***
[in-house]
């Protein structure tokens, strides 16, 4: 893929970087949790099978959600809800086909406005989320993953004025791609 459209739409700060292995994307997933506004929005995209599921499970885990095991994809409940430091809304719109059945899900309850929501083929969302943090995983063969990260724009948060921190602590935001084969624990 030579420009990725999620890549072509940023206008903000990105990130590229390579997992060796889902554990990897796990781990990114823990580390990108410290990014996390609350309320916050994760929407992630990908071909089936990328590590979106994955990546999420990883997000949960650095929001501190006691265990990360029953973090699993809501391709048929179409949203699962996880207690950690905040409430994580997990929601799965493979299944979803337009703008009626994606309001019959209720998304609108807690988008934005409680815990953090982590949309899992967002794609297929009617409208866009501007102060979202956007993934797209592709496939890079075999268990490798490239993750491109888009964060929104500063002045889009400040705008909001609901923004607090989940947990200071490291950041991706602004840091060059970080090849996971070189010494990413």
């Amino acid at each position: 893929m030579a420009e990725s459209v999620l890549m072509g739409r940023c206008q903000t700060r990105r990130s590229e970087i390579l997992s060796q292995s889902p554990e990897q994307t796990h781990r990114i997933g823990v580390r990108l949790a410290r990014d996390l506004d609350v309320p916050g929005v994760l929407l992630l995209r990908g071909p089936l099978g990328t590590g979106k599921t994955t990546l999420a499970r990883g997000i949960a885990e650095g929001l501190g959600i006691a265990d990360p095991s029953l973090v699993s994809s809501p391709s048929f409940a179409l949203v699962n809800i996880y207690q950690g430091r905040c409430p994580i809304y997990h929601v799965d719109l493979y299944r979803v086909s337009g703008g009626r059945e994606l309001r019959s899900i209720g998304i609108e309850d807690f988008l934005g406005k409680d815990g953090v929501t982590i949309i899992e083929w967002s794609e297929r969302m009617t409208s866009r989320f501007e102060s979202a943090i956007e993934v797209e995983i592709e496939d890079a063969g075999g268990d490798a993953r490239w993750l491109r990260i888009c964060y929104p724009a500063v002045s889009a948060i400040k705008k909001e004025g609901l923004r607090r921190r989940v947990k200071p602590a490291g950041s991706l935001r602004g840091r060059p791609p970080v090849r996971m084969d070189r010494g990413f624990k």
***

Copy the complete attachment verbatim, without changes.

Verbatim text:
[in-house]
């Protein structure tokens, strides 16, 4: 893929970087949790099978959600809800086909406005989320993953004025791609 459209739409700060292995994307997933506004929005995209599921499970885990095991994809409940430091809304719109059945899900309850929501083929969302943090995983063969990260724009948060921190602590935001084969624990 030579420009990725999620890549072509940023206008903000990105990130590229390579997992060796889902554990990897796990781990990114823990580390990108410290990014996390609350309320916050994760929407992630990908071909089936990328590590979106994955990546999420990883997000949960650095929001501190006691265990990360029953973090699993809501391709048929179409949203699962996880207690950690905040409430994580997990929601799965493979299944979803337009703008009626994606309001019959209720998304609108807690988008934005409680815990953090982590949309899992967002794609297929009617409208866009501007102060979202956007993934797209592709496939890079075999268990490798490239993750491109888009964060929104500063002045889009400040705008909001609901923004607090989940947990200071490291950041991706602004840091060059970080090849996971070189010494990413």
């Amino acid at each position: 893929m030579a420009e990725s459209v999620l890549m072509g739409r940023c206008q903000t700060r990105r990130s590229e970087i390579l997992s060796q292995s889902p554990e990897q994307t796990h781990r990114i997933g823990v580390r990108l949790a410290r990014d996390l506004d609350v309320p916050g929005v994760l929407l992630l995209r990908g071909p089936l099978g990328t590590g979106k599921t994955t990546l999420a499970r990883g997000i949960a885990e650095g929001l501190g959600i006691a265990d990360p095991s029953l973090v699993s994809s809501p391709s048929f409940a179409l949203v699962n809800i996880y207690q950690g430091r905040c409430p994580i809304y997990h929601v799965d719109l493979y299944r979803v086909s337009g703008g009626r059945e994606l309001r019959s899900i209720g998304i609108e309850d807690f988008l934005g406005k409680d815990g953090v929501t982590i949309i899992e083929w967002s794609e297929r969302m009617t409208s866009r989320f501007e102060s979202a943090i956007e993934v797209e995983i592709e496939d890079a063969g075999g268990d490798a993953r490239w993750l491109r990260i888009c964060y929104p724009a500063v002045s889009a948060i400040k705008k909001e004025g609901l923004r607090r921190r989940v947990k200071p602590a490291g950041s991706l935001r602004g840091r060059p791609p970080v090849r996971m084969d070189r010494g990413f624990k």